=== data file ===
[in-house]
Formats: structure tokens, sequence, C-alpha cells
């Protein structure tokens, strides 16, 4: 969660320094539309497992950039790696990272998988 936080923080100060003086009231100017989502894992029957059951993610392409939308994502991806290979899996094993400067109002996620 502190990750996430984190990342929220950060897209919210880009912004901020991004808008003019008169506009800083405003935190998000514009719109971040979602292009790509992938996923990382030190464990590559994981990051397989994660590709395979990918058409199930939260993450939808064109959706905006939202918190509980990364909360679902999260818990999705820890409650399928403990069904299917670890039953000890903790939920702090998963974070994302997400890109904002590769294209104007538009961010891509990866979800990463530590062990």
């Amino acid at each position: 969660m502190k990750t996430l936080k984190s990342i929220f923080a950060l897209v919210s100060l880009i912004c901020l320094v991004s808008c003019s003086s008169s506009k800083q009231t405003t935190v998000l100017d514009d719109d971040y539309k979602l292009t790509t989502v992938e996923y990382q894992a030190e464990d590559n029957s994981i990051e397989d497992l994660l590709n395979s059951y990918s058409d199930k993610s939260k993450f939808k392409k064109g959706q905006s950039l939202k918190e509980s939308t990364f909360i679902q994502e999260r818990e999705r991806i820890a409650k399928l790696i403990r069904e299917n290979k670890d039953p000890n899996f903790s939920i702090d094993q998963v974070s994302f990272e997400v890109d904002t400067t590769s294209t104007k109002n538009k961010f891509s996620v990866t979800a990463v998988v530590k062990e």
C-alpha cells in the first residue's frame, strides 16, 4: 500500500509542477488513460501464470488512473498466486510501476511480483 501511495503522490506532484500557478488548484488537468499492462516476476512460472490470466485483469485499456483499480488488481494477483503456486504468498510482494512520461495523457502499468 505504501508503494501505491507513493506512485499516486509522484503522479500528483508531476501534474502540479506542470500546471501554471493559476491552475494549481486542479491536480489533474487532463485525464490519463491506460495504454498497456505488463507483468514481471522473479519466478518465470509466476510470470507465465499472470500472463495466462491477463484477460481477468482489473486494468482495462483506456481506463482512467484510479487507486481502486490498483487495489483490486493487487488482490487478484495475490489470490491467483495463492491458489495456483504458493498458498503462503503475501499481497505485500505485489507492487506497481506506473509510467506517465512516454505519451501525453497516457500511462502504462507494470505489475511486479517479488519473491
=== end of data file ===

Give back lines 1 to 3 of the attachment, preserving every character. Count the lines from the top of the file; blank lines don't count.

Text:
[in-house]
Formats: structure tokens, sequence, C-alpha cells
């Protein structure tokens, strides 16, 4: 969660320094539309497992950039790696990272998988 936080923080100060003086009231100017989502894992029957059951993610392409939308994502991806290979899996094993400067109002996620 502190990750996430984190990342929220950060897209919210880009912004901020991004808008003019008169506009800083405003935190998000514009719109971040979602292009790509992938996923990382030190464990590559994981990051397989994660590709395979990918058409199930939260993450939808064109959706905006939202918190509980990364909360679902999260818990999705820890409650399928403990069904299917670890039953000890903790939920702090998963974070994302997400890109904002590769294209104007538009961010891509990866979800990463530590062990």